JetBlue has committed slots at three airports in New York and the Washington, DC area as collateral for a $ 750 million loan. The airline reached an agreement with lenders on June 17 to raise cash and increase liquidity. JetBlue will continue to be able to use the slots for its normal operation.
JetBlue promises slots in return for funding
Like many airlines, JetBlue has been forced to look for funds in a number of different ways as the current crisis has created a major financial shortage among airlines. The US government came in to help the airlines, but the federal funds are only going to support the airline’s payroll, excluding other expenses. JetBlue has now signed a $ 750 million fixed-term loan agreement.
As a security, JetBlue has promised take-off and landing sites at three airports. These include LaGuardia Airport (LGA) in New York, John F. Kennedy International Airport (JFK), and Reagan National Airport (DCA) in Washington, DC. All of these airport slots are incredibly valuable. The airline did not disclose how many slots will be provided at each airport.
Under the agreement, JetBlue will continue to use its promised slots in accordance with FAA guidelines. This also takes into account any exemptions or exemptions that the freight forwarder has received from the Ministry of Transport.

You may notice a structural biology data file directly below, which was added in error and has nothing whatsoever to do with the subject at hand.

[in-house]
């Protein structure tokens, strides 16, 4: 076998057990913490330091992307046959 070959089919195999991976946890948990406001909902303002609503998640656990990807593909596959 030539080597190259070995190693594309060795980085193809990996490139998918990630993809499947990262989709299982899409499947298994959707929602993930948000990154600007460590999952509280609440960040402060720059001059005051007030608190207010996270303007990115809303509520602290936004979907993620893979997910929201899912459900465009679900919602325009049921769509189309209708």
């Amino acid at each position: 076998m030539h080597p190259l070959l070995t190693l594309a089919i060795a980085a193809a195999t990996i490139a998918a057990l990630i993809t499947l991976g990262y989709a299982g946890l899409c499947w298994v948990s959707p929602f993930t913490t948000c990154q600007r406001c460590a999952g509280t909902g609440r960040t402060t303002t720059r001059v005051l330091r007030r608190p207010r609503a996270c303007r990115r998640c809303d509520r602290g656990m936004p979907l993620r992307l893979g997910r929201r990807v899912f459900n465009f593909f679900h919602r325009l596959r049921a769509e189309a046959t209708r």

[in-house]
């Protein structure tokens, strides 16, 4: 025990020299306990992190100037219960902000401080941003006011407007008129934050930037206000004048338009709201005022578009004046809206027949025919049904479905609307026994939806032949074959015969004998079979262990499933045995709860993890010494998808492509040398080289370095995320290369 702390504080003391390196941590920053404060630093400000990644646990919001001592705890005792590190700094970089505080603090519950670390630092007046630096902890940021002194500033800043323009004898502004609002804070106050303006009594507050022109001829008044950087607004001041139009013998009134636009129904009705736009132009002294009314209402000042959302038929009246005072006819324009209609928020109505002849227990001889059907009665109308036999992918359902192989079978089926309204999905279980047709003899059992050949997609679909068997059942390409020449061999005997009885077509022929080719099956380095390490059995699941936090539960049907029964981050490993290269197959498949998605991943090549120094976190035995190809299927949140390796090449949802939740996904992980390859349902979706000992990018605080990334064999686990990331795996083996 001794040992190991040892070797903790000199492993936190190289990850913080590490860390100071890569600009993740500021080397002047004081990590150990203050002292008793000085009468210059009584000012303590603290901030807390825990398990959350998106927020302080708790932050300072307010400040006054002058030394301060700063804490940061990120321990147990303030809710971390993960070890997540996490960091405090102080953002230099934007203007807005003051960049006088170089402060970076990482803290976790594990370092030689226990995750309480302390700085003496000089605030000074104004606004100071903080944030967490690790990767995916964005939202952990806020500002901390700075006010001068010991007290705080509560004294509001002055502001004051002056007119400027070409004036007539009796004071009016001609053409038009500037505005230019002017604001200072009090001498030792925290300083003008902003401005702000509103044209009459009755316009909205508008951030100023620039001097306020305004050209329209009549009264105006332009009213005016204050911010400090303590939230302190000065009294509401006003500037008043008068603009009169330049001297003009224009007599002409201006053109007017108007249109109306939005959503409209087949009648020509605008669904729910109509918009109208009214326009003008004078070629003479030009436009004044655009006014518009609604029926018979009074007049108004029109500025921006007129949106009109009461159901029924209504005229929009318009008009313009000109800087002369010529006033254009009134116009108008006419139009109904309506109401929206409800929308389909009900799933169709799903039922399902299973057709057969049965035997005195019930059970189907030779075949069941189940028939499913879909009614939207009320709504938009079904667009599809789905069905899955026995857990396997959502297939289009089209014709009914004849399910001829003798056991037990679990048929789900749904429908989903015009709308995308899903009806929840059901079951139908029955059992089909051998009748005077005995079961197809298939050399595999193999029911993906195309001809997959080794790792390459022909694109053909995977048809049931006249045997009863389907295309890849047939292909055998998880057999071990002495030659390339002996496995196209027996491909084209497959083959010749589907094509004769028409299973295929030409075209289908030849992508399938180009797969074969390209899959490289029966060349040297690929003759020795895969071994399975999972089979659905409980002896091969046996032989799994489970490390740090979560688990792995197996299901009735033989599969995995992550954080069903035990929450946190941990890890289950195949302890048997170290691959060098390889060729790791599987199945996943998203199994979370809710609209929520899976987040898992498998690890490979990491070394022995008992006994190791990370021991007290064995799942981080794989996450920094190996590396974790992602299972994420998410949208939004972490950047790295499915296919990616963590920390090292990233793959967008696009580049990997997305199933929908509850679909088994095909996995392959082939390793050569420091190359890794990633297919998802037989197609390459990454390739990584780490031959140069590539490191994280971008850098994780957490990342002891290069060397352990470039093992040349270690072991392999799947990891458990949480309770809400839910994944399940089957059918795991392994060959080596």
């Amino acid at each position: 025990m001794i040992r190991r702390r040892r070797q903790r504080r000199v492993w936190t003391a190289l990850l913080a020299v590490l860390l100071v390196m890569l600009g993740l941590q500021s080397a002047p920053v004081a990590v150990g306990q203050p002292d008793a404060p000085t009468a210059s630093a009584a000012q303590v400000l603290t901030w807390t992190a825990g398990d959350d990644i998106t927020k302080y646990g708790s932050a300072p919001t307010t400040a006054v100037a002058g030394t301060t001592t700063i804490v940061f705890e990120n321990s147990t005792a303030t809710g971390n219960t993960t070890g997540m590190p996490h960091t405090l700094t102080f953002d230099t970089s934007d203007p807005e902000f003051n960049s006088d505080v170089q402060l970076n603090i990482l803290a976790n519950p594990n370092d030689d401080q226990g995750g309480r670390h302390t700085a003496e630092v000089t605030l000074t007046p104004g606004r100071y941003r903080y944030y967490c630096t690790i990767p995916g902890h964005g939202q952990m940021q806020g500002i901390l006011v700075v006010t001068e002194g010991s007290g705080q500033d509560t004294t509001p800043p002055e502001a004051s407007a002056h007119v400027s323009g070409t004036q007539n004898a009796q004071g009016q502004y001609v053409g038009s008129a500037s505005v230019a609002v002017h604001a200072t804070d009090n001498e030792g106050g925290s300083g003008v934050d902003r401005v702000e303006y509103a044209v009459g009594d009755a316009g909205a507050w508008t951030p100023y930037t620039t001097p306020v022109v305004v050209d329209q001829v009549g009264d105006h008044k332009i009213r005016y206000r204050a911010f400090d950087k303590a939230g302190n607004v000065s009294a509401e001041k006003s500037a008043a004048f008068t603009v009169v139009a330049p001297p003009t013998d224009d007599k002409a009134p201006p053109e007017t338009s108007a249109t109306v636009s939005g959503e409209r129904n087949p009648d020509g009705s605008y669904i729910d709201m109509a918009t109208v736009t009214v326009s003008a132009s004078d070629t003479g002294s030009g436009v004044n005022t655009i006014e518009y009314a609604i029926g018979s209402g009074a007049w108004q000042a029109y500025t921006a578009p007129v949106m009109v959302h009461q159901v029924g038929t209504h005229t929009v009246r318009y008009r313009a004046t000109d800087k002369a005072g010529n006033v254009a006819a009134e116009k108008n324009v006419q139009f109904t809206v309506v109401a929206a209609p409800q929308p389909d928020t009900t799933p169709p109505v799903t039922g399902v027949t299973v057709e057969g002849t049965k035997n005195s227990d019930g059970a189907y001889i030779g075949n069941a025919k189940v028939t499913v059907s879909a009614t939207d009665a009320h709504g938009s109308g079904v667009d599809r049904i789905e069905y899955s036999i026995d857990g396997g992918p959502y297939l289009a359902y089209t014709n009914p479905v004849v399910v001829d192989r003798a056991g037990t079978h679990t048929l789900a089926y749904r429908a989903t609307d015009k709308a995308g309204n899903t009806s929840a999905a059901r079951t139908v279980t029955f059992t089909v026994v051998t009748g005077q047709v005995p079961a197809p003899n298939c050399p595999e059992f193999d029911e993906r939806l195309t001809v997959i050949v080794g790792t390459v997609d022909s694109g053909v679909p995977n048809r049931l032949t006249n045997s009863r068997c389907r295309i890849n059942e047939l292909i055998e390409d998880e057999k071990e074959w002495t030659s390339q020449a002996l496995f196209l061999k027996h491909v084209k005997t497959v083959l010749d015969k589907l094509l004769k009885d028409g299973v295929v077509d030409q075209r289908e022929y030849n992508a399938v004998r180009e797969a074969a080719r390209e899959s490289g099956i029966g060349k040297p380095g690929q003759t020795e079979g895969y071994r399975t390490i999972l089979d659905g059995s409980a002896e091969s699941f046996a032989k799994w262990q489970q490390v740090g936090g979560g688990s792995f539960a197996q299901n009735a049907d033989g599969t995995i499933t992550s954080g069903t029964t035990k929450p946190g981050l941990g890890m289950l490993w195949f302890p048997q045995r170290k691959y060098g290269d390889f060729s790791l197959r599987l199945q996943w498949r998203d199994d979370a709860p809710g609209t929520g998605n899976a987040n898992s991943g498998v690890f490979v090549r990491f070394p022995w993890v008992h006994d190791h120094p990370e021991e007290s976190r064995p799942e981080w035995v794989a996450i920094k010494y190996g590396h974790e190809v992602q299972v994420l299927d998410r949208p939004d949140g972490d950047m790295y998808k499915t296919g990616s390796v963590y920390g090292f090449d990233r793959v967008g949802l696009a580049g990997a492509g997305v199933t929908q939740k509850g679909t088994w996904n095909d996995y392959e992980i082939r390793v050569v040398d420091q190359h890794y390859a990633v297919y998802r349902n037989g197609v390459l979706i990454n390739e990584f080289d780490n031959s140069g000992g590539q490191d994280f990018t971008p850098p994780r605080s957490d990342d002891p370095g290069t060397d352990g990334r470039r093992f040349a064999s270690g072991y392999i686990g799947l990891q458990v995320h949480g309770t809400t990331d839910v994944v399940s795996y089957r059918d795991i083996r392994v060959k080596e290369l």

Slots that are considered incredibly valuable
New York-JFK is one of the busiest airports in the world. With many airlines competing for flights to and from the airport, slots are incredibly valuable, if not as expensive as some others.
For JetBlue, JFK was the airline’s largest operating base. As the airline moves forward, JFK will continue to be important to the airline as it seeks to brand itself as “New York’s Home Airline.”
LaGuardia and Reagan National are smaller airports. Still, they’re incredibly important. Both are highly regarded for their proximity to major political and economic locations in New York City and Washington, DC. There are also restrictions on the size of aircraft that can enter and leave these airports due to runway length and perimeter rules that limit non-stop flights beyond a certain range.
Airport slots are generally worth a lot of money at certain airports. In 2016, Oman Air bought two slots at London Heathrow for a whopping $ 75 million. American Airlines also made a similar purchase for $ 60 million in 2015. Both purchases resulted in airlines selling slots to one another. While these slots are not worth as much as slots at Heathrow, lenders could still get a fair chunk of cash from them if the airline goes down – which the airline will do a great deal to avoid.
Airlines are still looking for leverage
JetBlue isn’t alone in finding funding. United Airlines recently used its MileagePlus program to secure a $ 5 billion loan. Meanwhile, American Airlines plans to use the proceeds from its AAdvantage credit card as collateral for a federal loan.
Slots are just some of the assets airlines can use as collateral – JetBlue could finance some of its own planes or gates for a loan. In this case, airline executives seem to think slots are the better alternative.
Are you surprised to see JetBlue mortgaging slots for a loan? Let us know in the comments!